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Regulatory environment to development of renewable energy

Regulatory environment to development of renewable energy

The government has set an ambitious target to increase its renewable portion in the country’s energy mix to 23 percent by 2025 from about 12 percent at present.

Throughout this year alone, the state power monopoly PT Perusahaan Listrik Negara (Persero) (PLN) has signed over 55 power purchase agreements (PPAs) for renewable energy . Energy and Mineral Resources Minister also recently announced that the government would not approve any new coal-fired power plants on the heavily populated island of Java. 

On another side, corporate demands for renewable energy are also growing, as more than 110 multinational companies to date have made “100 percent renewable” commitments, widely known as the “RE100 campaign.” 

The ambitious target and renewable energy demands put pressure on the Indonesian government to revise power sector regulations. Under these circumstances, the Ministry issued four power sector regulations in 2017 that were quickly amended or replaced due to investors’ negative reception. Renewable energy regulation is among those four regulations.

The Minister’s Regulation No. 50/2017 on use of renewable energy for power generation (Reg 50/2017), which replaced the previous regulation No. 12/2017 and its amendment, officially stopped feed-in-tariff for renewable energy, replacing it with a maximum threshold of purchase price determined based on Generation BPP.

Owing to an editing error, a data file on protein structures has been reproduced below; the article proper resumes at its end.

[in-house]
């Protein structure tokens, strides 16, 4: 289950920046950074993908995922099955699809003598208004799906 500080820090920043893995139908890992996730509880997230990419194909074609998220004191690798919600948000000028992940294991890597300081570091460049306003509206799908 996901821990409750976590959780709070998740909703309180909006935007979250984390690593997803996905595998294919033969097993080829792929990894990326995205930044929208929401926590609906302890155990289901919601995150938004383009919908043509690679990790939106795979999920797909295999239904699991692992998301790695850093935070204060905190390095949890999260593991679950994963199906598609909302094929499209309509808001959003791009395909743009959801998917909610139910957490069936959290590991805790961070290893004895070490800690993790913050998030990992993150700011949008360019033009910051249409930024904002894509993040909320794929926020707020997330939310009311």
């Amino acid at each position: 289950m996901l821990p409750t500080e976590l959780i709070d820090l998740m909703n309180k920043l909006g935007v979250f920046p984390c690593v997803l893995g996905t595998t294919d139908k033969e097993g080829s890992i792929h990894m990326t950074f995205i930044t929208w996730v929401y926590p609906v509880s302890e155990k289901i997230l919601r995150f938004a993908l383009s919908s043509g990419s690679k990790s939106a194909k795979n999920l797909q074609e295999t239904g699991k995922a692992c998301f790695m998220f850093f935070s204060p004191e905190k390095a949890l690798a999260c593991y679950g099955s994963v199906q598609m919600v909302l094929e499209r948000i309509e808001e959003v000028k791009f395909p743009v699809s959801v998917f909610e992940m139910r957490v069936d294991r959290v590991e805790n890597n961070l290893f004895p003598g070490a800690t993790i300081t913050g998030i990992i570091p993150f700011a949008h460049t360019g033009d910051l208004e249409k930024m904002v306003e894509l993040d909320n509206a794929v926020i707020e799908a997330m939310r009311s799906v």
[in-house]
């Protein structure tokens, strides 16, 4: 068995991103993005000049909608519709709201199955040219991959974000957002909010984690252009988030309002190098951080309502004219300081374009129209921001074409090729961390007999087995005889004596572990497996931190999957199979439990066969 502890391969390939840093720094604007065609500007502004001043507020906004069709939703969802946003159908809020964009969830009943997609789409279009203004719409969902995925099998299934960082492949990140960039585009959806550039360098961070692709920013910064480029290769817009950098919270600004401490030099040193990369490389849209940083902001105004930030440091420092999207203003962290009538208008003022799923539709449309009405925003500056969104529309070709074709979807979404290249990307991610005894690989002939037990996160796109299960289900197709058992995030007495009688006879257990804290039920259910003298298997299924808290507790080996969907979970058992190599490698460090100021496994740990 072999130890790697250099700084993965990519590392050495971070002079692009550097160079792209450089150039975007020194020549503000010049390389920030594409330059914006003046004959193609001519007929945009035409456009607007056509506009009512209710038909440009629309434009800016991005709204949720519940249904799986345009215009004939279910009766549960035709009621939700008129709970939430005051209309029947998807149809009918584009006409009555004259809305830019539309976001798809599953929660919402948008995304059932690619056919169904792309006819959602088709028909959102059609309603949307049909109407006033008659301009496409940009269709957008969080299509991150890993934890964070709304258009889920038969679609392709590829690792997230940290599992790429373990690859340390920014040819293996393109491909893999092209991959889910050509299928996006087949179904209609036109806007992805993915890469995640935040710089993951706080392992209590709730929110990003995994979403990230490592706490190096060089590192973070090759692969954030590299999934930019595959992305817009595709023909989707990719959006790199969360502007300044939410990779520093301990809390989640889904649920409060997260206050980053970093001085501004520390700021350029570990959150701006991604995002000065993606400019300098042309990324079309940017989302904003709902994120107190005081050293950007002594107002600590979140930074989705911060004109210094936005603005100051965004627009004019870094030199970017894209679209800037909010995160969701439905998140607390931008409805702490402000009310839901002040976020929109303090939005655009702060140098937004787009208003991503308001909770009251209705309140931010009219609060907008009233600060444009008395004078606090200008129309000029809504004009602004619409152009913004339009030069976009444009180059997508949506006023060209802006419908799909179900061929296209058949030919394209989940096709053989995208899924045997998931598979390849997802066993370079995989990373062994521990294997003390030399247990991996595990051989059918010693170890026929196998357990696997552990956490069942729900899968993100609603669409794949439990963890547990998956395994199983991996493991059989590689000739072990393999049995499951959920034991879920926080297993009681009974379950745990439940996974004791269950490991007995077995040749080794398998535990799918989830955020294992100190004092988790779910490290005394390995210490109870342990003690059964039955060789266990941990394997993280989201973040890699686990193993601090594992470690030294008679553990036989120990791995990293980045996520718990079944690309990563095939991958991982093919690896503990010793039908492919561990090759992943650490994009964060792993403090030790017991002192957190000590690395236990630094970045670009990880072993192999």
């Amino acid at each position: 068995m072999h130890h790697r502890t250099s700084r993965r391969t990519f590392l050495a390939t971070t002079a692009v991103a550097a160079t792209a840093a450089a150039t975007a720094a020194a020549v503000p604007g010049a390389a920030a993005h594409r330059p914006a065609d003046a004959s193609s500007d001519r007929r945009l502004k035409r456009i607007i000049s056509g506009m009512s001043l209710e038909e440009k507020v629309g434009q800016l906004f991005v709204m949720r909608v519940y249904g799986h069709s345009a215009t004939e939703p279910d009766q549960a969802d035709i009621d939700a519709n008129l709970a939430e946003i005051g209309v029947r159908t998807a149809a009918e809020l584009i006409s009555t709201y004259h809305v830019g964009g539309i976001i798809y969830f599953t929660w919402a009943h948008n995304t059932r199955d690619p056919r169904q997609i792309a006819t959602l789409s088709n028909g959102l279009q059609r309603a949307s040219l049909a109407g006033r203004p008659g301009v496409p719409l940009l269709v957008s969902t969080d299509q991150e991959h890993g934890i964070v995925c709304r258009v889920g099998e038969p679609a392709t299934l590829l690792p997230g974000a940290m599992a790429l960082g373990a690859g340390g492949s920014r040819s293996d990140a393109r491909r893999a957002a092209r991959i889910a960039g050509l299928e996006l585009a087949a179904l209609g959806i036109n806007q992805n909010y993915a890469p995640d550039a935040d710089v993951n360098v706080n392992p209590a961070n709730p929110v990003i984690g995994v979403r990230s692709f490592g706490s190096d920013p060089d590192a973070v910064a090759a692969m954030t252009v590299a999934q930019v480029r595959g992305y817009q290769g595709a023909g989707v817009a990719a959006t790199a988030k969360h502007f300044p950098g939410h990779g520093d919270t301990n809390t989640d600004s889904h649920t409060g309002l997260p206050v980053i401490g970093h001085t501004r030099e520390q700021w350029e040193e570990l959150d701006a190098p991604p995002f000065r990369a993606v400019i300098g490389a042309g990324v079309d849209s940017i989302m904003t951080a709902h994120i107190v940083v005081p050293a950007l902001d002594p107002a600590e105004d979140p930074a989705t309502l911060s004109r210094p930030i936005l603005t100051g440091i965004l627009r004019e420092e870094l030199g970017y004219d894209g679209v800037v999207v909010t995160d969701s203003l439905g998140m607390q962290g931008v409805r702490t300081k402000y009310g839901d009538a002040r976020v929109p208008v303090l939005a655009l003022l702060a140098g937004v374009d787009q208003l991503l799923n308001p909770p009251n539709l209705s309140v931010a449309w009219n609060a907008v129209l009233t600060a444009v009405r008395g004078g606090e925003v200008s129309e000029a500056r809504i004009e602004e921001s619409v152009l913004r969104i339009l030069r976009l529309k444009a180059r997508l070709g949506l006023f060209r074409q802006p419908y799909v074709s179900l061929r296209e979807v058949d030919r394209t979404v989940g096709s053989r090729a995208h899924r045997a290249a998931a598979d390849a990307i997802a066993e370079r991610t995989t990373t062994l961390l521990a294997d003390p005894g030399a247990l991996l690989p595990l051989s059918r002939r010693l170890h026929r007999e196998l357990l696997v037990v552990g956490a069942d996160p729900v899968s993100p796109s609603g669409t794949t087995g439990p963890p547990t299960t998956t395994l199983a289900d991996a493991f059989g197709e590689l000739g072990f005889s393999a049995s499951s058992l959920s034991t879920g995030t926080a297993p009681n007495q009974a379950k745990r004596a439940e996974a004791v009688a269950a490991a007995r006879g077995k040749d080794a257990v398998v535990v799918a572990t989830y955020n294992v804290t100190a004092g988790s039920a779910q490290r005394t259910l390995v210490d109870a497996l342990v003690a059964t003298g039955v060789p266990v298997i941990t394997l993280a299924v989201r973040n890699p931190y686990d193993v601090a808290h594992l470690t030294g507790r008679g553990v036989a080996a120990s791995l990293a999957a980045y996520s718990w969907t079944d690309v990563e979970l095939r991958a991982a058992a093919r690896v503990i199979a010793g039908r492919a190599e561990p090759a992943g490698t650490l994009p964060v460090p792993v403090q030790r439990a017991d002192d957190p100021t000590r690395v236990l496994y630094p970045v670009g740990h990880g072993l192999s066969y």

Generation BPP is average basic cost incurred by PLN for electricity generation in certain locations in Indonesia, excluding electricity transmission and distribution costs. Local and national Generation BPPs are annually determined by the above ministry. For April 2017 to March 2018, the applicable national Generation BPP is US$0.0739/kWh and local Generation BPP for the Java-Bali grid is US$0.0652/kWh.

Under Reg 50/2017, if local Generation BPP is higher than national Generation BPP, the maximum threshold of renewable energy purchase price by PLN is only 85 percent of local Generation BPP. The maximum threshold of 100 percent of local Generation BPP applies only to hydro and geothermal energy. If local Generation BPP is equal to or less than national Generation BPP, the purchase price will be determined based on negotiations. Although not expressly regulated, the maximum threshold in this case will likely refer to national Generation BPP.

However, as Generation BPP is calculated by averaging generation costs of all power plants within the area, it should be noted that (1) power plants in one location utilize different resources and have different capacities; and (2) are not developed and operated at the same time, thus exposing the costs to price differences. This leads to one major question: is Generation BPP determined based on apple-to-apple comparison and truly reflects reasonable renewable energy generation costs? Investors doubt that.